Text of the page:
# Leap Years

I hope you had a great New Year, and now you have a great holiday mood. At least for me it’s just that - we didn’t drink any alcohol, and clinked glasses at midnight with glasses of water from a five-liter canister, so we woke up, took a walk, and then I remembered one of yesterday’s New Year greetings:

So, the above is a fairly simple inline-way to determine the number of days in a year (variable year), which, in fact, fully reveals their essence: in the Gregorian calendar, leap years are those years whose serial number is either a multiple of 4, but not a multiple of 100 , or a multiple of 400. In other words, if a year is divided by 4 without a remainder, but divided by 100 only with a remainder, then it is a leap year, otherwise it is a leap year, except if it is divided without a remainder by 400, then it is still a leap year.

For example, 2013 is a non-leap year, 1700, 1800 and 1900 are again non-leap years, but 2000, 2004, 2008 and 2012 are leap years.

But what if we don’t remember how many days in leap (366 days) and non-leap (365 days) years, or just want to write the definition of the number of days in a year as quickly as possible? Is it possible to do so in Python? Of course you can.

So in Python there is a calendar module . It is just great for finding out whether a particular year is a leap year (or, for example, how many leap years in a certain interval), determine the number of days in a month, get the day number of the week for a certain date, and so on.

In particular, we can get the number of days in each month of the year, and simply add up.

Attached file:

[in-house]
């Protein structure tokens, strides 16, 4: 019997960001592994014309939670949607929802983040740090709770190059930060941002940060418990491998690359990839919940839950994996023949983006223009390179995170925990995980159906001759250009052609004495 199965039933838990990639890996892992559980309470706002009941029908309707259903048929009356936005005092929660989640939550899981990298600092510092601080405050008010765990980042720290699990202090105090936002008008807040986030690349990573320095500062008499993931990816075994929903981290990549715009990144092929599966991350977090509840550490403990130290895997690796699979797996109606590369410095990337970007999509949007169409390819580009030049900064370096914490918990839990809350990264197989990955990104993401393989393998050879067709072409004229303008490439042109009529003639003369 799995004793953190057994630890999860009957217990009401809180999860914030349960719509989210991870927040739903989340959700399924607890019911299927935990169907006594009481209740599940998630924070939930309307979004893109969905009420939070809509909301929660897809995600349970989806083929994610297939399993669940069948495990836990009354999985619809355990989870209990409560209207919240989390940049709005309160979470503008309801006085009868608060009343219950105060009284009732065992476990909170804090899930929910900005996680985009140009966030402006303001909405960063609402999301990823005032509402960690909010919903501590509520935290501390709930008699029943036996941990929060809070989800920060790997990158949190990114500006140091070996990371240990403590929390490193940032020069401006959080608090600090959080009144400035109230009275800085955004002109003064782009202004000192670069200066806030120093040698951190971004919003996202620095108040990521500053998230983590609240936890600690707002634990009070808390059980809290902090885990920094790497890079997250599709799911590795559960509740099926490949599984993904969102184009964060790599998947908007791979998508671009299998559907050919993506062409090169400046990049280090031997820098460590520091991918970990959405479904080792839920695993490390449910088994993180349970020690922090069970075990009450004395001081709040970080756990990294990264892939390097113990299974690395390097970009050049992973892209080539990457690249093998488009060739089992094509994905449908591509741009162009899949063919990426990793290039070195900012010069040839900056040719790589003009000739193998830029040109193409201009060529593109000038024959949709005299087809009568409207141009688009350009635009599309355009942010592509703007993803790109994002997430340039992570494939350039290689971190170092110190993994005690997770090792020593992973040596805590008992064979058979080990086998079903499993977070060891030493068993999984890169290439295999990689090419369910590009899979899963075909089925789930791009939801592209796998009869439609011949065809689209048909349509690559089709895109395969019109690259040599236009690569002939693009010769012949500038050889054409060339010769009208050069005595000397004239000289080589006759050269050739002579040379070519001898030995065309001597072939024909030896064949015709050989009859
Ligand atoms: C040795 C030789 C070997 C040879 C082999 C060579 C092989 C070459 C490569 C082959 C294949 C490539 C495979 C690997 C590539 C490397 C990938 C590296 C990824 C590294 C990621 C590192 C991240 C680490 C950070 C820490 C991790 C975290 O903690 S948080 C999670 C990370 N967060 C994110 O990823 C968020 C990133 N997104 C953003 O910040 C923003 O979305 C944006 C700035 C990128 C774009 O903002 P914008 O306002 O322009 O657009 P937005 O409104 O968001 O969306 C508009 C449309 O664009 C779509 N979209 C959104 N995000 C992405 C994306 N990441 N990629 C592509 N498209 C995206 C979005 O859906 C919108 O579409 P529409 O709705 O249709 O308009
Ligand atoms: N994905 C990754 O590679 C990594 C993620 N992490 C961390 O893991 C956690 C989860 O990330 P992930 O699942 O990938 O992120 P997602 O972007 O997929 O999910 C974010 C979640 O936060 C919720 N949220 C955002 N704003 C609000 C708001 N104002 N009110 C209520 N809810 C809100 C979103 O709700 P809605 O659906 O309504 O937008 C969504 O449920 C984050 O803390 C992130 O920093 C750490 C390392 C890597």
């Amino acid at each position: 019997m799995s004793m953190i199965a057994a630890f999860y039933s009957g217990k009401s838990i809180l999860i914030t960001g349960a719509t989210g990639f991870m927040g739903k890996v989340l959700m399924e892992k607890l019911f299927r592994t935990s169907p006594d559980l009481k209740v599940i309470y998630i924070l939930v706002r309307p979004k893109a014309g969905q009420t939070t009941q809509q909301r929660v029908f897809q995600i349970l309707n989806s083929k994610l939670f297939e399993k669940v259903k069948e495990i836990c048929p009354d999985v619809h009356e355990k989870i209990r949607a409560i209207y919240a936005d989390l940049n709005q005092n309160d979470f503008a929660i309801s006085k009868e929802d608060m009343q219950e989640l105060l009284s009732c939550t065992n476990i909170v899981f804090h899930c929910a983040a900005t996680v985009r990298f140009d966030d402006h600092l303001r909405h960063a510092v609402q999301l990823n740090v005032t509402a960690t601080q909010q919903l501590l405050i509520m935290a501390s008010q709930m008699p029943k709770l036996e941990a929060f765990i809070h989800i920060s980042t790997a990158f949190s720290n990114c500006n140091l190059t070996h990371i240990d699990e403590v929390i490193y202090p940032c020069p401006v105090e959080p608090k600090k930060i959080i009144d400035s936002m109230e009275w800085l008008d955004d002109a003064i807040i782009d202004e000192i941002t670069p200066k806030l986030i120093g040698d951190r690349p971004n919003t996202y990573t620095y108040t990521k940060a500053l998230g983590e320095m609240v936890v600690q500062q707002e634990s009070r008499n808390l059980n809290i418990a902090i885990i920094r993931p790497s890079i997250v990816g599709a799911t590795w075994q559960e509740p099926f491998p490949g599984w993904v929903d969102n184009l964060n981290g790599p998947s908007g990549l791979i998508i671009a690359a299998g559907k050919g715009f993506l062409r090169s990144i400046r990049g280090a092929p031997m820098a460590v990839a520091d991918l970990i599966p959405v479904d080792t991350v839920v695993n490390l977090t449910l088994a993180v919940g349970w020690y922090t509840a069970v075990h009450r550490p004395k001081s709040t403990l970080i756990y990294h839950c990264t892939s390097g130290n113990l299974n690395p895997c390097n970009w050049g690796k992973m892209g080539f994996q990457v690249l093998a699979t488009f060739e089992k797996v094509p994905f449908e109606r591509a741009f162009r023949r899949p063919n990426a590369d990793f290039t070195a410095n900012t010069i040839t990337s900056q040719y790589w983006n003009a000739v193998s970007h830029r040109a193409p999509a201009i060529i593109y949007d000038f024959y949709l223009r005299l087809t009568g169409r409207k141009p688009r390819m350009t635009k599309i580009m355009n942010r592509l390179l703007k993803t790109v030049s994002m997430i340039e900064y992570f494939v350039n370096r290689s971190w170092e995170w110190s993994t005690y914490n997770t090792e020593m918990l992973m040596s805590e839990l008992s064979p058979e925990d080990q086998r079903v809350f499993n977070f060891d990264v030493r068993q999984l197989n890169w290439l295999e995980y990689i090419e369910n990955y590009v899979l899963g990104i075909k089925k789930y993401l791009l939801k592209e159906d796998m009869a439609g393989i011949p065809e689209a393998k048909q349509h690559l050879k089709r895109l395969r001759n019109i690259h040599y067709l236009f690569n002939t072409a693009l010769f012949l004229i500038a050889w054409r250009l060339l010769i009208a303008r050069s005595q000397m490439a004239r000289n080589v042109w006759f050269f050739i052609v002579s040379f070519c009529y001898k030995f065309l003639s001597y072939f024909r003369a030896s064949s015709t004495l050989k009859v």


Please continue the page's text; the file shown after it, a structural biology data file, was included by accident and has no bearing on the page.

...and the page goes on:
The calendar.monthrange function takes the year number as the first argument and the month number as the second argument. Returns the day number of the week of the first day of the given month and the number of days in the given month:

Accordingly, we can calculate the total number of days for all 12 months, and thus get the number of days for a given year:

But if you think about how this line is executed, it becomes obvious that this solution is very inefficient if you need to calculate the number of days for a large number of years.

We check using the timeit module .

It takes

Now try another option. It requires knowledge of how many days are in leap and non-leap years, but it is very short:

And, as you might guess, it is already much faster:

Let's also see how much time the very first option takes, with a “manual” approach:

It turns out that this is the fastest option of these three:

Of course, in most cases, you can use any of these options - in the end, when determining the number of days in one, two, ten, or one hundred years, you are unlikely to feel any difference.

Write, optimize, improve, test and consider productivity - but do not forget about the readability of the source code of your programs.

Happy New Year! Good luck, happiness, joy and self-improvement in the new year.

I wish that at the end of each year, remembering what happened in the past 366, if ((year% 4 == 0 and year% 100! = 0) or (year% 400 == 0)) else 365 days, I thought about yourself:

- Oh, nifiga yourself, what was the action. I will definitely tell my grandchildren, or I will write a book about this later.